Xbox Live takes on Netflix with first exclusive film release

Pulp Screen
Is this the future of movie viewing as we know it?

Throwing prehistoric concepts of cinemas and DVDs by the wayside, Microsoft has announced the first ever movie to debut on a games console.

Pulp, an indie comedy by co-directors Adam Handy and Shaun Magher, follows a group of comic book geeks who get pulled into the criminal underworld - perfectly pitched for an audience of gaming enthusiasts.

It's also a step in the right direction for Microsoft, which is expanding the reach of its Xbox 360 as an all-round entertainment unit.

Pulp fiction

A Microsoft spokesperson told TechRadar: "Hosting a world premiere over Xbox Live is a world first, and is another example of how Xbox is bringing a wide variety of entertainment content to our services."

The company is looking at similar opportunities in the future, but added that nothing firm is in the pipeline yet.

It's a nice move that could help indie filmmakers to get their work distributed where mainstream methods fail.

In an interview with the BBC, co-director Adam Hamdy said: "For a film like Pulp that doesn't have bankable stars with a track record, it's a challenge for any distributor to take that gamble."

The times they are a-changin'

The move is another surprise shake-up for traditional media distribution. Last month, Netflix released all 13 episodes of its first ever original series House of Cards, which were made available for instant streaming overnight.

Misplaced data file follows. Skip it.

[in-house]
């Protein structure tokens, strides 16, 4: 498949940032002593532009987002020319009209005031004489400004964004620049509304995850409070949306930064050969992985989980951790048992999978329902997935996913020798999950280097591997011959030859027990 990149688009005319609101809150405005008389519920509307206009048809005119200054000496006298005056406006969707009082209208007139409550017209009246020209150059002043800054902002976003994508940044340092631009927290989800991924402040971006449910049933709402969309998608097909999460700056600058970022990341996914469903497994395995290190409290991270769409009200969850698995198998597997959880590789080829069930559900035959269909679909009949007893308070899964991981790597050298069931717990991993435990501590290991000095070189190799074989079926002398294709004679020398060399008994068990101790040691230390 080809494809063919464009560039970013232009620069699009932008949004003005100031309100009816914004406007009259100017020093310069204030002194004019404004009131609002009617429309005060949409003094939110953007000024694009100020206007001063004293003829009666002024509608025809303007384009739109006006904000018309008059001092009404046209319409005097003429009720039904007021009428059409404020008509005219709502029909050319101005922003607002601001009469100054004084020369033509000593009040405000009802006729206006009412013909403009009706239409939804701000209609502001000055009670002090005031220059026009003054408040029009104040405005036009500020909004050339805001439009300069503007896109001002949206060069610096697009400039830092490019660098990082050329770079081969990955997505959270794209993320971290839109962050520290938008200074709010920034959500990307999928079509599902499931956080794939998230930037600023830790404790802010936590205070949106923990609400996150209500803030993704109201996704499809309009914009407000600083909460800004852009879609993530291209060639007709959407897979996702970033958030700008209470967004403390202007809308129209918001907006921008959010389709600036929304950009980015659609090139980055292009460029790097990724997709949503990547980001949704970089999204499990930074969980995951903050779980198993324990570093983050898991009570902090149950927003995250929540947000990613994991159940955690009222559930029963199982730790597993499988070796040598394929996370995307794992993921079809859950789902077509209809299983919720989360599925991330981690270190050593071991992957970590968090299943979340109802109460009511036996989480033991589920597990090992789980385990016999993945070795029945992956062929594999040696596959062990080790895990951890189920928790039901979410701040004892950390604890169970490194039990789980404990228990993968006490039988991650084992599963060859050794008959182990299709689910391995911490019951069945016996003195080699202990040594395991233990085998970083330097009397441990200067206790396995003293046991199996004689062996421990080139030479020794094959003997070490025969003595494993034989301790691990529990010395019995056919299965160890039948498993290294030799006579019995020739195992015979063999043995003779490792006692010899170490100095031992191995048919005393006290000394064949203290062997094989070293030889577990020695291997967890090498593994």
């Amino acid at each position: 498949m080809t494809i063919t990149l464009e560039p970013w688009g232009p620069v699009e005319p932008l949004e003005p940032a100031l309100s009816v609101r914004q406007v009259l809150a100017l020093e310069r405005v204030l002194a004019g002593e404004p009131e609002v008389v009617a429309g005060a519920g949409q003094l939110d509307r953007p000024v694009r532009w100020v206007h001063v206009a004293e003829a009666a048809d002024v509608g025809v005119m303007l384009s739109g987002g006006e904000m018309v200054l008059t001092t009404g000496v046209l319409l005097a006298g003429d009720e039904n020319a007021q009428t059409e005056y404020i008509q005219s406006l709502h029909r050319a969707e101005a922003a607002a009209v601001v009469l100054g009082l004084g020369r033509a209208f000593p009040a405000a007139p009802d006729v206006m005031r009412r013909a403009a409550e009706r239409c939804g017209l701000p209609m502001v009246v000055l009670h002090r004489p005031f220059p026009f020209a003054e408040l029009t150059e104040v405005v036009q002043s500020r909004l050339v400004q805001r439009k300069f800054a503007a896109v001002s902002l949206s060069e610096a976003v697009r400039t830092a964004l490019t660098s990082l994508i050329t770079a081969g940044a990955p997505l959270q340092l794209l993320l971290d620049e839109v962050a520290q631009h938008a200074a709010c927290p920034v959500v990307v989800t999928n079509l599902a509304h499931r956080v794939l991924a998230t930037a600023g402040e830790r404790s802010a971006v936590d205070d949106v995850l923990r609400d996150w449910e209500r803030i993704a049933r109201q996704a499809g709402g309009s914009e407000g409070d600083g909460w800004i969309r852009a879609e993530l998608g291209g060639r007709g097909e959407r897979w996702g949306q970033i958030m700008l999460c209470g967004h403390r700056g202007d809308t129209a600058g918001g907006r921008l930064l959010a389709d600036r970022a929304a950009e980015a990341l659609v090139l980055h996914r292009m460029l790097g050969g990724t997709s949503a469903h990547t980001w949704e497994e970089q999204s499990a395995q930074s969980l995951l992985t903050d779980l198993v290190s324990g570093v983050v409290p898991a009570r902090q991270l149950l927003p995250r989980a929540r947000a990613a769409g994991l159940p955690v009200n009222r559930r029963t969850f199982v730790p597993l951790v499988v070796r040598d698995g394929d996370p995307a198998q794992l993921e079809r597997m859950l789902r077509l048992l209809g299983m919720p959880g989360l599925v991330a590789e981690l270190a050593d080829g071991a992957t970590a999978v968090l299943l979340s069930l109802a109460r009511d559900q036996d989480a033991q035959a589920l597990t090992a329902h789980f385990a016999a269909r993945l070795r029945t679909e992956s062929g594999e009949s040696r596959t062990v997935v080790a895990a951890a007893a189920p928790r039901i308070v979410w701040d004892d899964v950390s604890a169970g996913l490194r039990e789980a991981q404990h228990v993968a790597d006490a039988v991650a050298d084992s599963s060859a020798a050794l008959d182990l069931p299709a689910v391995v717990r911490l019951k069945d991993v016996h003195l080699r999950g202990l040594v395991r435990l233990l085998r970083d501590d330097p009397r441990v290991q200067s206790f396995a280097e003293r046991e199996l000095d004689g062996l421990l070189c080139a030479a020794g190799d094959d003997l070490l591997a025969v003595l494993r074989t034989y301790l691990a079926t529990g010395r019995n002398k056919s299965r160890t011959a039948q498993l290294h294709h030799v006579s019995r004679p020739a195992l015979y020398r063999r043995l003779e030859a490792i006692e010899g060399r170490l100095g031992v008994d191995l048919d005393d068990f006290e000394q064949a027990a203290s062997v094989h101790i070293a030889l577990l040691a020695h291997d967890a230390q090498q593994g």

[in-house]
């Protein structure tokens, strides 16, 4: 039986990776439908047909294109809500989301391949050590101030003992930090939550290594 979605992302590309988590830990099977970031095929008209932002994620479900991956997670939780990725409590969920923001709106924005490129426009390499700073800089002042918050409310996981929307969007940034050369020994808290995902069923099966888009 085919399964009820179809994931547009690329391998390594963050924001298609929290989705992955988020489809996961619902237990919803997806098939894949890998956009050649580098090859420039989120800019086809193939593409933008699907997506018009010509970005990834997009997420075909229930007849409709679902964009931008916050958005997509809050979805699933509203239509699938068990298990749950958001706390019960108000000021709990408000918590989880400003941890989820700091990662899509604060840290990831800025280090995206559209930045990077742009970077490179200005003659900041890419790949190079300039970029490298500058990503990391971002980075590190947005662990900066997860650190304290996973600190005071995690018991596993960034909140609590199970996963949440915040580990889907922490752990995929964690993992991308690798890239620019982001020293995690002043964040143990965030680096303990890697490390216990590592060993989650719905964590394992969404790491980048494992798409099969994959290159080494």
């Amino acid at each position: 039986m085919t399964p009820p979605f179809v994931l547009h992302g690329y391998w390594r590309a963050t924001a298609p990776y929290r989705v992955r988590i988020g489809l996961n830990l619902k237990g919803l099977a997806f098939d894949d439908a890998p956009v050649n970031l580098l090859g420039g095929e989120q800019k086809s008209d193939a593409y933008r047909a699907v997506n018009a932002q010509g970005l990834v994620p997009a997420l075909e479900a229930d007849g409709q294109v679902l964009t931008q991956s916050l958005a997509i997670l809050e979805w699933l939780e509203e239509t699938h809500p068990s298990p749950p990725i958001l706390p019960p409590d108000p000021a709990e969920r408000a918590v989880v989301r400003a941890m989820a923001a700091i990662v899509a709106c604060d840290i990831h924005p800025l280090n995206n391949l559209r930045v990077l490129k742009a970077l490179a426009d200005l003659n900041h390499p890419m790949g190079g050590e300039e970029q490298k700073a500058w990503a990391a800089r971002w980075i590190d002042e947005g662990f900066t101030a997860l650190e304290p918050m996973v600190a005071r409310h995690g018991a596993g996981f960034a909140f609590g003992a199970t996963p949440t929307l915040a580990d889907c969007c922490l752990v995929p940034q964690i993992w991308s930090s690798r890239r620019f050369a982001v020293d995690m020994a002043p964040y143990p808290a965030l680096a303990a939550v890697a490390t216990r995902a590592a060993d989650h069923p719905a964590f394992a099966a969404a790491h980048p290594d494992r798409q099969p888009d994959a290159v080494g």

Cutting down on the time delay between filming and release is an appealing way to give media junkies an instant hit of TV or film - something Microsoft clearly wants in on.

"We've been in the entertainment space for several years with the Xbox Video service, plus partners such as Netflix, Lovefilm and NowTV, we are continuing to grow," Microsoft said.

Rental prices for Pulp start at £3.49 (about US$5, AU$5), while users can pay to download the movie for keeps from £9.99 (US$18.99, approximately AU$15).

Hugh Langley

Hugh Langley is the ex-News Editor of TechRadar. He had written for many magazines and websites including Business Insider, The Telegraph, IGN, Gizmodo, Entrepreneur Magazine, WIRED (UK), TrustedReviews, Business Insider Australia, Business Insider India, Business Insider Singapore, Wareable, The Ambient and more.

Hugh is now a correspondent at Business Insider covering Google and Alphabet, and has the unfortunate distinction of accidentally linking the TechRadar homepage to a rival publication.